The year I first moved to Manhattan, was the year Gossip Girl premiered on television. I was infatuated with this fabricated lifestyle, that I would be able to run around the city eating at amazing restaurants and wearing the very best in designer clothes, all while getting good grades in school and dating the city's most eligible men. So when I got into a graduate program in the village, I was city bound. It took only about three months for my illusions to get shattered. That was four years ago, and my life still isn't as glamorous as those privileged 16-year-olds' were. But that wasn't the only misleading piece of pop culture I came across. Countless television shows, movies, and novels have been released over the years glorifying New York City, without any indication of how difficult it is to live there.
They simultaneously elated and disillusioned me. I began to notice, whenever a character has a small, dingy studio apartment, it's usually the "wacky friend" or the character getting back on their feet. What they don't tell you is that even those dingy studio apartments, can cost over $2,000 dollars a month. Also, one trip to Barney's and you could be eating Ramen for the next six weeks. I also quickly realized that dating in Manhattan, is not always as much fun as it looks.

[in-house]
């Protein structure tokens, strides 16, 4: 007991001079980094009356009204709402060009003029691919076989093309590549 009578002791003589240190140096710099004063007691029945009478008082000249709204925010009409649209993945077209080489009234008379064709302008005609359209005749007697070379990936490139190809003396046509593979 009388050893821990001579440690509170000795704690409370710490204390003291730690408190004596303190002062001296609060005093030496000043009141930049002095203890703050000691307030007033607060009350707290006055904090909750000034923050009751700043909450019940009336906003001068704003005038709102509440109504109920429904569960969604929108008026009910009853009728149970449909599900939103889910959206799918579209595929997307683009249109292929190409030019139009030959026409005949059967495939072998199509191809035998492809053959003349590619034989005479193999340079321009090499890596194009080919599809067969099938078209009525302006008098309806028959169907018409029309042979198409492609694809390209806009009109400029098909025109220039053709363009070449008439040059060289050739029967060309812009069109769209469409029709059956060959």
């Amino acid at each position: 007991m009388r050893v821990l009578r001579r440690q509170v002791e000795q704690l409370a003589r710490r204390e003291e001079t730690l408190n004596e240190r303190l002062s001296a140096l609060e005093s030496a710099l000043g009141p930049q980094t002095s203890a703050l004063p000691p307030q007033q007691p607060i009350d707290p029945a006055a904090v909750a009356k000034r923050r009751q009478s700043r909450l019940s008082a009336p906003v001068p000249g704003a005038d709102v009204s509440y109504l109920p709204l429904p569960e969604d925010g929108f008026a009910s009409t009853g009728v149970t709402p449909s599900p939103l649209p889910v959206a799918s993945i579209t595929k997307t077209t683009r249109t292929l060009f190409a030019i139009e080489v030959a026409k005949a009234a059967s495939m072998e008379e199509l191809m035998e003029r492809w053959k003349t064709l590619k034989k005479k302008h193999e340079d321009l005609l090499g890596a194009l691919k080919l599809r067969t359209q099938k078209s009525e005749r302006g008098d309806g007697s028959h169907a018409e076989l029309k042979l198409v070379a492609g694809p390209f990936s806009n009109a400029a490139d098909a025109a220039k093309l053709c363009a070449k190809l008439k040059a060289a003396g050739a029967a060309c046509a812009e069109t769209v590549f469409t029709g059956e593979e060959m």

So why do we all live here? Simple, because it's enthralling and albeit even a little magical. When I first moved to the city, after attending college in New Jersey, I had two roommates. My bedroom in my new apartment was smaller than my college dorm. I survived on English muffins, peanut butter, and the "Three Buck Chuck" Cabernet I picked up at Trader Joe's once a week. The years I spent eating in the college dining hall were a trip to Morton's Steakhouse compared to the Cap'n Crunch I ate for dinner in the East Village. Suffice it to say, I was 23 years old and I loved every minute of it. However, I'm a little older now and I still don't make anywhere near enough money to be able to afford to live on my own. I will also probably never afford to be able to eat at Per Se or Pastis like the propitious Blair Waldorf. But at least when I look out my window, I have a view of the iconic Manhattan skyline that people across the world move here to see (my fiancé being one of them).
Not to sound like a commercial, but I find new places I like all of the time. Mostly, by accident. I'll admit, I hadn't been down to Battery Park since I was a child because a lot of people told me it was too touristy. I stumbled down there two weeks ago and found it to be downright gorgeous. There were restaurants on the water in a quiet tucked away part of the city that ignorantly enough, I never knew existed. So now, I don't always take people's advice, or criticism. Lesson learned. And I'll probably never have the life I saw in the movies, but I definitely don't regret ever living here.
The most accurate portrayal I've read, of being a young woman trying to make it, is Lauren Weisberger's Everyone Worth Knowing. If you're a woman in the city just starting out here, or even a hard and true New Yorker, I highly recommend picking up a copy.